Raeesah Khan's version of events more credible, Latest Singapore News - The New Paper

Raeesah Khan's version of events more credible

This article is more than 12 months old

Former Workers' Party (WP) MP Raeesah Khan must take full and sole responsibility for her initial lie in Parliament in August last year, said a parliamentary committee.

When Ms Khan repeated the lie in October, she had done so under the guidance of senior party leaders, the Committee of Privileges noted in a lengthy report released Thursday (Feb 10).

This "mitigating factor", among others, led to the committee recommending a smaller fine of $10,000 for her lie in October, compared to $25,000 for the original untruth.

The committee also concluded that Ms Khan's version of events from Aug 8, when she first came clean about her lie to three WP leaders, was "more credible" when set against the conduct of the trio - namely party chief Pritam Singh, chair Sylvia Lim and vice-chair Faisal Manap.

On Aug 3, Ms Khan had fabricated details in Parliament about police officers mishandling a sexual assault case. She confessed in the House in November that this was in fact an anecdote from a support group she was part of, as a sexual assault victim herself.

She resigned as a WP member and MP for Sengkang GRC on Nov 30.

The committee, in its report, said Ms Khan was guilty of abusing parliamentary privilege, and had "acted with disregard for the dignity and decorum of the House in making a serious allegation against the Police in Parliament, that was untrue in some parts, and was unsubstantiated".

In considering the appropriate penalties to recommend to Parliament, the committee took into account previous cases, such as those similarly involving false or unsubstantiated allegations in the House.

For instance, the Singapore Democratic Party's Dr Chee Soon Juan - though not an MP - was fined $25,000 in 1996 for fabricating data and committing perjury among other misleading acts, while making representations as a member of the public to a select committee on health care subsidies in polyclinics and hospitals.

The committee noted, however, that this was a case of lying to Parliament rather than abuse of privilege. It said a precedent more apt to its deliberations over Ms Khan involved former WP leader J.B. Jeyaratnam, who in 1987 was fined $1,000 for making unsubstantiated allegations, including over the supposed wrongful arrest and detention of one Lim Poh Huat.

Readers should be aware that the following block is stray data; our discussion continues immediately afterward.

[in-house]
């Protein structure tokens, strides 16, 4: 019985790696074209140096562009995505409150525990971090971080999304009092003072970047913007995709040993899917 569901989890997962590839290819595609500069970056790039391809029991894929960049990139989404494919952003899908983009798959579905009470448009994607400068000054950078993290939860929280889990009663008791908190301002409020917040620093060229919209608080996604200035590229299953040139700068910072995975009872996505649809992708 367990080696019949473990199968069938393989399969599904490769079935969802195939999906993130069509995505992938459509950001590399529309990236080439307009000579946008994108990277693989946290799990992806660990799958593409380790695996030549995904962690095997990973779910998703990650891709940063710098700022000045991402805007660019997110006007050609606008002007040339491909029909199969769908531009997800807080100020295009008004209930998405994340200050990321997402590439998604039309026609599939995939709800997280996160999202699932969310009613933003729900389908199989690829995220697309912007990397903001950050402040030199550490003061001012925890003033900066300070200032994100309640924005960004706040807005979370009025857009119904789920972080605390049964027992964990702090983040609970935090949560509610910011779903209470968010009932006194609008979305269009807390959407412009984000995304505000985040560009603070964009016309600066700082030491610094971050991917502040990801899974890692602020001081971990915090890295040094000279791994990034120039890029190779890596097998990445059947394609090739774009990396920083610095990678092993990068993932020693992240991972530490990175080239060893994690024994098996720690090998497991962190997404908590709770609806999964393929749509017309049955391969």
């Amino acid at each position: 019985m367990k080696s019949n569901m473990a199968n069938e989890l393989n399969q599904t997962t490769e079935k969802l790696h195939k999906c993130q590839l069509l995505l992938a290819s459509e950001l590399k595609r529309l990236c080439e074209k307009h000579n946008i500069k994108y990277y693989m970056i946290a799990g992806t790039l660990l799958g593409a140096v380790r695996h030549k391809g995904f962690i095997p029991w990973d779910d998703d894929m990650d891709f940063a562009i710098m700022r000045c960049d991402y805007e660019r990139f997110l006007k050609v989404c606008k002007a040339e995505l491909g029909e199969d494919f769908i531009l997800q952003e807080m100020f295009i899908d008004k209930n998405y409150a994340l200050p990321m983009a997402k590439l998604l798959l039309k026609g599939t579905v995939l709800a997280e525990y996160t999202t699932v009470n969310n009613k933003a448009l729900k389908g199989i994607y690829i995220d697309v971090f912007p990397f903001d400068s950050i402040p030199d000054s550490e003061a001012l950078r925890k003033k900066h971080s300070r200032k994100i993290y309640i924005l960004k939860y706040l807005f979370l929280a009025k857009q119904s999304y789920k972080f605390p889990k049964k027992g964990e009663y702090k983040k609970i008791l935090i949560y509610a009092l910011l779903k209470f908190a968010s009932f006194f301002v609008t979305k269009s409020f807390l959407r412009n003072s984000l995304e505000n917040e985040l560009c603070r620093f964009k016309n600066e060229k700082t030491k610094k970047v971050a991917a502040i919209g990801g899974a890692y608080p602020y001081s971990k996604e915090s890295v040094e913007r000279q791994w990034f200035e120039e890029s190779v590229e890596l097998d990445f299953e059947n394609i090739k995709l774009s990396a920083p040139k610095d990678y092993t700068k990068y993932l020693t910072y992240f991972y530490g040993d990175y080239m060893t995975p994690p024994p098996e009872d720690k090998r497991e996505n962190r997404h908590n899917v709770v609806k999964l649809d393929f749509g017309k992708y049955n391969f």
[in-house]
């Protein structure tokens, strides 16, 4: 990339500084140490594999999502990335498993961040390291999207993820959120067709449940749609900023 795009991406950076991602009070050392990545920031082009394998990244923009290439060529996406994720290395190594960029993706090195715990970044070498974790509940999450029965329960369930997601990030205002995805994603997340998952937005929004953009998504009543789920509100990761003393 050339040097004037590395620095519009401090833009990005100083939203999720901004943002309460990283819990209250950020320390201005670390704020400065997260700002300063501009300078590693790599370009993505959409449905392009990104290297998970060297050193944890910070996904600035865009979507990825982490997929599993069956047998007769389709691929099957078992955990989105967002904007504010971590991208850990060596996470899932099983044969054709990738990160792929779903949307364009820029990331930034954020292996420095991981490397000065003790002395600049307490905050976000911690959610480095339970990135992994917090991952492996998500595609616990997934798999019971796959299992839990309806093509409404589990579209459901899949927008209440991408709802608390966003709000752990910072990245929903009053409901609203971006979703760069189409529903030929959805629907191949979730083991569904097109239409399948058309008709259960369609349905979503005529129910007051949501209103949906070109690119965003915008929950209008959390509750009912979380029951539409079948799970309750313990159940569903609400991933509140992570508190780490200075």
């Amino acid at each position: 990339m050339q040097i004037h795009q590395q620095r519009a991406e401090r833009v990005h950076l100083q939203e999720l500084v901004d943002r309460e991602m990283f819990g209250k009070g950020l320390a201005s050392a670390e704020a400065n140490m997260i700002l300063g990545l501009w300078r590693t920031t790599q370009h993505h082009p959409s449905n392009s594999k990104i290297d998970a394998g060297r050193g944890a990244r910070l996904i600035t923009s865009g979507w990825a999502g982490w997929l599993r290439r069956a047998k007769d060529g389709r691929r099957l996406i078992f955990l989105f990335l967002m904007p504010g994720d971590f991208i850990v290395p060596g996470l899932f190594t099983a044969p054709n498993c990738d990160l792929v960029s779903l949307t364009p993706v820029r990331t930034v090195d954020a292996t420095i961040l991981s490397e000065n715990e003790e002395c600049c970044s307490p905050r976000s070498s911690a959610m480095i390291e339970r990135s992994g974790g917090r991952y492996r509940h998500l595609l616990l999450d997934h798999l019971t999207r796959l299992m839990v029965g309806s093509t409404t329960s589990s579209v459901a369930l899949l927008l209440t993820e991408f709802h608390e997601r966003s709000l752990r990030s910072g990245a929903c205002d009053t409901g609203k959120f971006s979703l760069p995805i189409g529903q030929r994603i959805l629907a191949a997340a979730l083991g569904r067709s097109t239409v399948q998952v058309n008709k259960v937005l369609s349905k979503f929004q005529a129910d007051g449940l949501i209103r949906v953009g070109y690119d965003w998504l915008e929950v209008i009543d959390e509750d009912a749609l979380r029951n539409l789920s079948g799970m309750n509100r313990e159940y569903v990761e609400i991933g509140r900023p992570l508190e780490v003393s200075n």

Mr Jeyaretnam did not provide details on the allegation, which he repeated in Parliament a few days later while also falsely claiming he had made a police report on the matter.

The committee pointed out that when Ms Khan lied on Aug 3, only she was aware of the untruth.

While still liable for repeating the lie on Oct 4, the first-time MP was no longer solely responsible as from Aug 8, she was acting on the advice of senior WP leaders to bury and continue the untruth, said the committee.

"Her conduct and evidence show that if she had been advised on Aug 8, to come clean, she would have done so," it added.

The report highlighted that after her meeting with WP leaders that day, Ms Khan immediately sent a text message to her secretarial assistant Loh Pei Ying and another party member assisting her, Mr Yudhishthra Nathan, to share that she had been told to "take the information to the grave".

The two aides were due to meet Mr Singh in two days' time, without her, and would have found out if she was misreporting what happened at the Aug 8 meeting, the committee observed.

"In the committee's view, the contemporaneous message is a clear indicator that Ms Khan is telling the truth," the report read. "When asked about the contemporaneous message, Mr Singh said that Ms Khan had mental health issues and may therefore not have told the truth to Ms Loh and Mr Nathan. The committee finds this suggestion from Mr Singh to be both untrue and regrettable."

The committee noted that after Aug 8, the three WP leaders had not discussed with Ms Khan anything to do with her lie.

"If there was a genuine desire to have this untruth clarified, there would have been at least some discussion taking place between the three senior WP leaders on what to make of the confession, what next steps to take, and at least some indication of a rough timeline," said the committee. "By their own admission, none of this was done."

It noted that Ms Khan came clean on Nov 1 after being told to do so by Mr Singh and Ms Lim on Oct 12; and that her mental health had been "unfairly and publicly attacked, in particular, by Mr Singh".

The committee took these factors into account in making its recommendations.

"Ordinarily, repeating an untruth should carry a higher penalty," it said. "However, a lower amount has been recommended because of the mitigating circumstances."